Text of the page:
The Castle Doctrine, in many states, has been replaced by the “stand your ground” bill. The Stand Your Ground bill, created in 2005, relates to a homeowner’s ability to protect their home or “castle.” Before 2005, it may have been referred to as the “Protect your Castle Law” of the “Castle Doctrine.” Simply put, it gives individuals the right to protect themselves through deadly force against an intruder in their home. The Castle Doctrine was followed by many states across the US, providing guidelines on protecting one’s home against trespassers and intruders of a threatening nature.
Taking the “stand your ground” bill one step further, interpretations can protect an individual that has a legal right to be anywhere to stand their ground and defend themselves, not just in their home.
When Does “Stand Your Ground” Apply?
To rely on the Stand Your Ground defense, the individual must have lawful access to the residence or dwelling, such as a home, building, or other structure they are occupying. The definition also calls for a porch or garage attached to the house as an extension of the home or dwelling and, therefore, is covered in most cases.
It’s also important to note that in some cases, a car can be considered a place where the “stand your ground” defense would apply. For example, if a car-jacking was in progress and the victim has reason to fear great bodily harm or death due to the incident, they may choose to use the “stand your ground” defense.
The individual, in any case, must be able to prove that they had a reasonable fear of significant bodily harm or death. Providing evidence of this can be complex, but if found to be in reasonable fear or what an ordinary and reasonable person would do under the circumstances, the individual can likely utilize the “stand your ground” defense.
Why is “Stand Your Ground” Important?
In many cases in the past, several states required the individual being threatened to have made a reasonable attempt to escape harm before exhibiting deadly force to protect themselves. This prior requirement might mean that if an individual was in fear for their lives and used deadly force to defend themselves, they may face severe charges if it wasn’t proven that they first made an attempt to escape the situation.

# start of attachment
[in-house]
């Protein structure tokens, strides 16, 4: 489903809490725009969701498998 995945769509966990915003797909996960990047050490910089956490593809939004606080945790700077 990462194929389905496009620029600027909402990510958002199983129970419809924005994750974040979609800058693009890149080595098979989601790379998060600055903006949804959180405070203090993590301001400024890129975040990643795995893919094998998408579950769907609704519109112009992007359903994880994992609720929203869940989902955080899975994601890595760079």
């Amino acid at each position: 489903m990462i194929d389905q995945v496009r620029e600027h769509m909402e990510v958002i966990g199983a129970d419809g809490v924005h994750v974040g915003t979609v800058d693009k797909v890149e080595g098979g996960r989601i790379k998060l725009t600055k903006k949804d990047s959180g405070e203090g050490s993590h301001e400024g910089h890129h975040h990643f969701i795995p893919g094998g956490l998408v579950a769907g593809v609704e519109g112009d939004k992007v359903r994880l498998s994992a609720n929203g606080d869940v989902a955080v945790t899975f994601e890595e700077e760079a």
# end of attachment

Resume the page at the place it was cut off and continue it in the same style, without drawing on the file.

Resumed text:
“Stand your ground” made an exception for this and allowed a threatened individual to utilize deadly force without first having to make an attempt to escape. Previously, victims would have had to prove that they made every reasonable effort available to them to escape imminent harm.
What Are Some Exceptions?
It may appear that the laws protect even criminals and allow them to use deadly force. There are specific exceptions, such as the individual must legally have a right to be in the building they are in (or the car) and not be committing a crime when they use force to defend themselves. For example, if an individual commits a robbery or burglary, they wouldn’t be protected with this defense against harm.
Individuals also aren’t allowed to use deadly force to protect themselves against a law enforcement officer doing their job, such as security on a property or serving a warrant.
The defense also doesn’t apply if the perpetrator is retreating. For example, if the victim feels a reasonable threat and begins to use deadly force, but the perpetrator is retreating or running away, in most cases, the defense would not apply.
Also, if the person (or, for example, the perpetrator) was trying to remove a child or grandchild that they possess legal custody or guardianship of, this would be an exception to the “stand your ground” law. If a grandmother was attempting to remove a grandchild from a situation and the homeowner exhibited deadly force, they likely wouldn’t be able to use the “stand your ground” law to defend their actions.
What is the Main Distinction Between the “Castle Doctrine” and the “Stand Your Ground” Defense?
As previously discussed, several states have adopted different forms or guidelines for what force you can use in dangerous or life-threatening situations. The main distinction between the “castle doctrine” and the “Stand your ground” defense is the absence of the requirement to retreat.
If the Castle doctrine were still in effect in Florida, as it is in some states, you would be required to make a reasonable attempt to escape the situation before using deadly force to protect yourself.
How Can an Attorney Help?
As you can probably deduce from the above paragraphs, a self-defense case can quickly become incredibly complex. A portion of the burden of proof lies in the hands of the defendant, and you must be able to prove a reasonable fear was imminent.
A skilled attorney will be well-versed in self-defense and how Florida law will view the situation you or a loved one is in.
Contact our office at (305) 204-5000 to reach one of our highly respected and dedicated attorneys who have compassion for those that need it the most. We are relentless in defending our clients from minor issues to major, life-changing charges.
Don’t hesitate to contact our Ft. Lauderdale office today to get your specific questions answered and get you on a path to put the past behind you and carry on with your life as you knew it.